Let’s Talk About Fear

I know fear.

Like many creative types, I have anxiety. I have lived with everything from constant, low-level anxiety all the way up to Code Red Panic Attacks. For me, the same overactive imagination that lends itself to worldbuilding also lends itself to imagining every possible way something could go wrong.

For the most part, I manage the anxiety by playing along with the what-if game until I can show myself how ridiculous I’m being. I win when I can laugh at myself.

But sometimes, the anxiety wins. And when it does, my life is ruled by fear – and certainty. Certainty that people hate me. Certainty that I’m terrible. Certainty that every single terrifying thought I’ve had is real and true and only, maybe, if I can prepare for that horrible truth can I begin to do anything about it. The Catch-22 is that of course, I can never prepare for the things my anxiety comes up with, because those things aren’t real.

It doesn’t matter that I know my anxiety doesn’t make sense. I can throw logic and reason at it until the cows come home and go back out again, and all I end up doing is feeding my fear – and my shame. Shame that I, a logical and reasonable human being, can be ensnared by fears clearly beyond both. That I can’t just will them away and be better. That this same fear that’s only a shadow of reality can affect my body and my life in very real ways.

Now, add in the rollercoaster of emotions that is the debut year, the myriad of uncertainties, and the pressure to be So Excited and So Happy because Your Dreams Are Coming True and you have the perfect recipe for rampant anxiety. Even as I write this I want to caveat that I am happy and I am excited – but that doesn’t lessen the fear.

This summer proved that to me when I let deadlines slip through my fingers, when I kept pushing back my writing schedule to give myself more and more time, when the shame became paralyzing, and when I landed in urgent care with a stress-induced migraine and an IV.

This summer also proved that telling myself you should be happy! over and over and over again does not actually work. In fact, it backfires! How rude! But therapy, time, and acceptance does.

So: writing fears.

I could list them for days and weeks and months and still never be done. But, paradoxically, because there are so many, and quite a few of them barely even flirt with reality, it’s easier to manage them. After all, I have a lot of experience managing fear.

I simply put my more “realistic” fears – that the book won’t do well, that readers will hate it, that there’s a typo on page thirty-six – into the same box as my other, less “realistic” fears – that I’ll never be able to write another book, that my publisher will cut their loses after book one, that someone will be so personally affronted that they’ll drag me across Twitter and back again. Then I shove that box with all my fears into the back of my mind where I can safely ignore them.

Or at least try to. The fears still slip out, but I’m getting faster at shoving them back in, tangling appendages and all.

Beyond that, I manage by knowing that many, if not all, writers share these fears. That they’re so common, so pervasive, and yet we continue on despite them, continue writing, continue failing, and continue succeeding.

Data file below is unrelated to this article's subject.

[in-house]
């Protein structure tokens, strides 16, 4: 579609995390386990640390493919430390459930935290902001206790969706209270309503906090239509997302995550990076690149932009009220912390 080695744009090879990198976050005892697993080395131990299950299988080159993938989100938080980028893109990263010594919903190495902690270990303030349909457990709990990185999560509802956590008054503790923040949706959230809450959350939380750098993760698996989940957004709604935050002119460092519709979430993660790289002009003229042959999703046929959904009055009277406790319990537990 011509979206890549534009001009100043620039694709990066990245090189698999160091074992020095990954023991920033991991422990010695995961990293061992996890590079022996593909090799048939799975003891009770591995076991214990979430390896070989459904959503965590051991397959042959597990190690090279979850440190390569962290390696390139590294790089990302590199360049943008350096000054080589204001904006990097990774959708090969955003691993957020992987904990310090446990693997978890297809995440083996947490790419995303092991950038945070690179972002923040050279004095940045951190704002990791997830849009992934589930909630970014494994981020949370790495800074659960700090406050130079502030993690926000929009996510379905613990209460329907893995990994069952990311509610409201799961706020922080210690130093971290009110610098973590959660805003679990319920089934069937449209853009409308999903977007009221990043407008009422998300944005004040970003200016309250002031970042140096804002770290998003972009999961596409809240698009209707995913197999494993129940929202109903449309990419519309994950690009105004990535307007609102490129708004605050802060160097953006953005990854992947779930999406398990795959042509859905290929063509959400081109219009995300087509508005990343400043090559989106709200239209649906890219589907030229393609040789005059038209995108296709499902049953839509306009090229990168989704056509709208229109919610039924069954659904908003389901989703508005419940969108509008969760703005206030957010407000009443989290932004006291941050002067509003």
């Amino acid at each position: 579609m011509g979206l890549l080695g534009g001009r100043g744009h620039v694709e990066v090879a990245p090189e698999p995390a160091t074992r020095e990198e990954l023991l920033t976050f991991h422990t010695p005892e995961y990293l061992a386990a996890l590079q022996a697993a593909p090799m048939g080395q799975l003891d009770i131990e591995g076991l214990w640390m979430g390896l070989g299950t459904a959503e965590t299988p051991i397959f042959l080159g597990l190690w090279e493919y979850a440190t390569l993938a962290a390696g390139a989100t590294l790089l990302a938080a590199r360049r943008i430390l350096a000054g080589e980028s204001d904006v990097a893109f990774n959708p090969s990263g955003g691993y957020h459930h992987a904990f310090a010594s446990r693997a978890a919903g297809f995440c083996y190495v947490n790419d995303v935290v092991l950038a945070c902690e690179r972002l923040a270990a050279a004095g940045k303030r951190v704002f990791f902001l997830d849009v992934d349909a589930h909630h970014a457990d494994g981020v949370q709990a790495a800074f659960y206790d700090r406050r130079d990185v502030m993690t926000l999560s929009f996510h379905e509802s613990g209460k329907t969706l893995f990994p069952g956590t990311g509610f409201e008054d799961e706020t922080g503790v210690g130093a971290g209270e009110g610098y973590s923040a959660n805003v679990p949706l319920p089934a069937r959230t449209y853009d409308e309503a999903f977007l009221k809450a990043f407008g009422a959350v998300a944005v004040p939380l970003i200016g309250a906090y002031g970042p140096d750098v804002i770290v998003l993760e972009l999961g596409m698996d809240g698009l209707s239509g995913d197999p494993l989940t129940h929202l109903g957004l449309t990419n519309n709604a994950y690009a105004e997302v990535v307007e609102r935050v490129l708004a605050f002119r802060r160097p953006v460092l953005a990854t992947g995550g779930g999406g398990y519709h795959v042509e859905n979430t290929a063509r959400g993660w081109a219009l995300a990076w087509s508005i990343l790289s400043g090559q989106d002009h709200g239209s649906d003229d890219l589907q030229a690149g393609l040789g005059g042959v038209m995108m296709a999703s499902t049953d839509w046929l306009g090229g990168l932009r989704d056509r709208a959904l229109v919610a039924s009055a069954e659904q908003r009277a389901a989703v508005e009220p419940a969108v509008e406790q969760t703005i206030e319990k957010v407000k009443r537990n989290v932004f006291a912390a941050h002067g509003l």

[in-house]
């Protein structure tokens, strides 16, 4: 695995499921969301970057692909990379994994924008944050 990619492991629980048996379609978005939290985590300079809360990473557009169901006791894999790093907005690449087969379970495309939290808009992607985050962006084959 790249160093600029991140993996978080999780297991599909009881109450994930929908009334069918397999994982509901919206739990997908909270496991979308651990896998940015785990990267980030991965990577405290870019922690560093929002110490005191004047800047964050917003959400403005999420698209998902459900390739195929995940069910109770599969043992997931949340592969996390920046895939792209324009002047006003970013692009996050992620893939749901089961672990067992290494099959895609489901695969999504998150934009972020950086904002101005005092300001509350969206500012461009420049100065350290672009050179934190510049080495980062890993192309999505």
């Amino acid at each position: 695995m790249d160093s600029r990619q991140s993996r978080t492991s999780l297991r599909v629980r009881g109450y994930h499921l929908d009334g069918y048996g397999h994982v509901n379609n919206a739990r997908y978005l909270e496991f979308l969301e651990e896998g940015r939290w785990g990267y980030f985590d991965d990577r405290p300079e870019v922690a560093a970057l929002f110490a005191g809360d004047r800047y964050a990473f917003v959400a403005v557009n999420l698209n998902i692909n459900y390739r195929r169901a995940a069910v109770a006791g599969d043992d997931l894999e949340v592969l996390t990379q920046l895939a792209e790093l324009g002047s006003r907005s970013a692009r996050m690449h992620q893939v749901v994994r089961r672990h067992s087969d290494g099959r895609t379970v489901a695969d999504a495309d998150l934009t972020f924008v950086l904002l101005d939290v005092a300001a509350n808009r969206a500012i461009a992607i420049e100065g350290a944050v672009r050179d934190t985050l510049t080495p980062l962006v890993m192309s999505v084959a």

And I manage by knowing that when the fear becomes Too Much, when it paralyzes, you’re not broken and there is help. You can talk to your writing community (do you have one? you should start or find one). You can talk to your spouse. You can talk to your cat. You can get help – through therapy, through medication, through family and friends. But there is help. Fear is not the end.

I know fear.

And I know I’m not alone.

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K.A. Doore writes fantasy – mostly second world, mostly novels – with a touch of horror and a ton of adventure. Now she lives in Michigan with her one (1) small human and one (1) wife, but it's been a long road across the U.S. and back again to get here. The Perfect Assassin, is the first book in the Chronicles of Ghadid trilogy, is her debut.

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This article has 2 Comments

  1. Does it help to know you are not alone? I don’t get debilitating anxiety, and my heart goes out to you. But I periodically have bleak moments when I “know” that people who say nice things about my books are just being nice, that somehow I’ll never be able to write a good line again, that my publisher will drop me or go out of business, or that….you name it. I wish I had a magic way of talking you down, but I don’t. It’s one foot in front of the other until you write a sentence you like or until you go for a walk and the world seems brighter. BTW, congratulations on your forthcoming book.

    1. It helps me battle that bone-deep Knowledge of fear with the certainty that the fear isn’t real & I’ll get past it, eventually. I can’t ever skip the anxiety or the panic attack, but knowing I’m not alone means knowing I’m not broken, and it means knowing I’ll be believed and supported if I ask for help. And that lessens the shame of it, which tends to lessen the length. Knowing I’m not alone also gives me the barest sliver of hope to hang onto when it’s roughest – which is enough (for me, at least) to get me through.
      It’s still hard, for sure. I still get caught up believing my editor loathes me or my publisher will drop me, but knowing those are common fears… idk, it’s like holding somebody’s hand while you get a tattoo. It doesn’t take the pain away, but it keeps you from giving up and running away.
      Thank you <3

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